Second, unit determinations are not part of a broader political process in the same way as redistricting. The union employees chose in one bargaining unit has no power over employees not in the unit, whereas a legislator elected from a gerrymandered district joins a legislature that passes law governing everyone in the jurisdiction. Also, political gerrymandering is possible because districting is a zero-sum game; everyone has to be part of a district, so any resident excluded from one district must go in a different one. The composition of one district necessarily impacts the composition of—and perhaps the result in—other districts. By contrast, not all employees in a given workplace have to be part of a bargaining unit. A union proposing a unit thus has no opportunity to manipulate the process on a wholesale level the way a political gerrymanderer does.

Third, some of the other harms associated with gerrymandering in the political context are less likely to occur in the labor context. Unlike legislators from gerrymandered districts who have little to lose by ignoring non-supporters, a union that takes that approach would breach its duty of fair representation, which extends to employees who are not members of the union or did not vote for representation. Also, unit determinations do not carry the same risk of entrenchment as political gerrymandering. Unions that propose bargaining units are not incumbents seeking to protect their hold on power, but instead are challengers to the existing power structure (i.e., the employer). 

In addition to ignoring these distinctions between districting and unit determinations, the gerrymander analogy is also analytically misplaced. The key question under the NLRA for unit determinations is whether a proposed unit of employees is “appropriate for the purposes of collective bargaining.” That is, whether meaningful bargaining would be possible if the employees in the unit vote for representation. That analytical end goal can be achieved by an inquiry focused on screening out arbitrary groupings of employees whose working conditions are too disparate for the union and employer effectively to negotiate terms that would cover all of them. Analyzing whether a petitioned-for unit is a “gerrymander” doesn’t answer that question.  It looks only to whether a union is likely to win, not whether bargaining could be effective if it does.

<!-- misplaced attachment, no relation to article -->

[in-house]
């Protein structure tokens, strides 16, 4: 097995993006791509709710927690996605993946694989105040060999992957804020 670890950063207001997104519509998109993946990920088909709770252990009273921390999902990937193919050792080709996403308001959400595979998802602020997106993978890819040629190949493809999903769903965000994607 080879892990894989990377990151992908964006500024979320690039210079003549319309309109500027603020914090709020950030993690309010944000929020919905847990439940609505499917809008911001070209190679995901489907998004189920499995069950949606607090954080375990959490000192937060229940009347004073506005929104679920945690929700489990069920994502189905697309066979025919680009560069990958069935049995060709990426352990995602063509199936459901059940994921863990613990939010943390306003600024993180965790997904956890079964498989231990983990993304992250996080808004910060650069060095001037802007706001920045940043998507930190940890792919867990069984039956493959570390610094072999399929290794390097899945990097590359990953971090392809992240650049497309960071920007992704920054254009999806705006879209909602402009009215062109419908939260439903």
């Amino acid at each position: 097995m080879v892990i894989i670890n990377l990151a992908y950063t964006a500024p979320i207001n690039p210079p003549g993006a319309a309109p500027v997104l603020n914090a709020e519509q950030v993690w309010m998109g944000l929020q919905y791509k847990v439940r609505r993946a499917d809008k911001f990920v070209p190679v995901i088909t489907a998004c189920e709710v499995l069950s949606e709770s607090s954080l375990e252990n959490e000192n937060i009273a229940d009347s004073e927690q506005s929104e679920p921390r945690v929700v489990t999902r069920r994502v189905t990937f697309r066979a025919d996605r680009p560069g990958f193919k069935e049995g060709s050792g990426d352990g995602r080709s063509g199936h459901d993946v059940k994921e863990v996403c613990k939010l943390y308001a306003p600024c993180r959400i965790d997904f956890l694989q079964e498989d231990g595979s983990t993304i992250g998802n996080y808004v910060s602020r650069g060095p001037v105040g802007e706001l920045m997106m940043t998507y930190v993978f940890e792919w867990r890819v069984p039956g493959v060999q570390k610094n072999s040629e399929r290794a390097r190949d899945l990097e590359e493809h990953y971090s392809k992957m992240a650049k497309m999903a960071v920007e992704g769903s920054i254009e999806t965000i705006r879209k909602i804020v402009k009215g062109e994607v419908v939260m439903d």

Apart from an inapt analogy, importing the gerrymander concept into labor law is an example of how over-reliance on the political model can harm industrial democracy. Gerrymandering is deeply unpopular, with polls showing around 90% disapproval. Delegitimizing union organizing as gerrymandering may lead to fewer votes for unionization. It could cause the NLRB or courts to view a petitioned-for unit more skeptically, and either refuse to hold an election at all or accept employer arguments to expand the proposed unit. Or it could dissuade otherwise interested employees from supporting unionization. Gerrymandering is not only unpopular, but a toxic term that erodes faith in the political process. Bringing that concept into the representation-election process threatens to do the same for industrial democracy.
This result is a problem not only for industrial democracy, but also for political democracy. Unionization and collective bargaining creates democracy in the workplace by giving workers a voice on the job, but it also has democracy-enhancing spillover effects. It imparts democratic norms like participation and equality of decisionmaking that carry over into the civic and political realms. Unionized employees are more likely to vote in political elections than are non-unionized employees, for example. More broadly, an empowered working class provides a needed counterweight to powerful interests in a time of rising political and economic inequality. All of this is potentially lost when unionization and collective bargaining is damned by association with the corrosive and deeply unpopular concept of gerrymandering. The irony of the gerrymander analogy in labor law is that it uses the pro-democracy idea of fighting gerrymandering to achieve anti-democratic ends.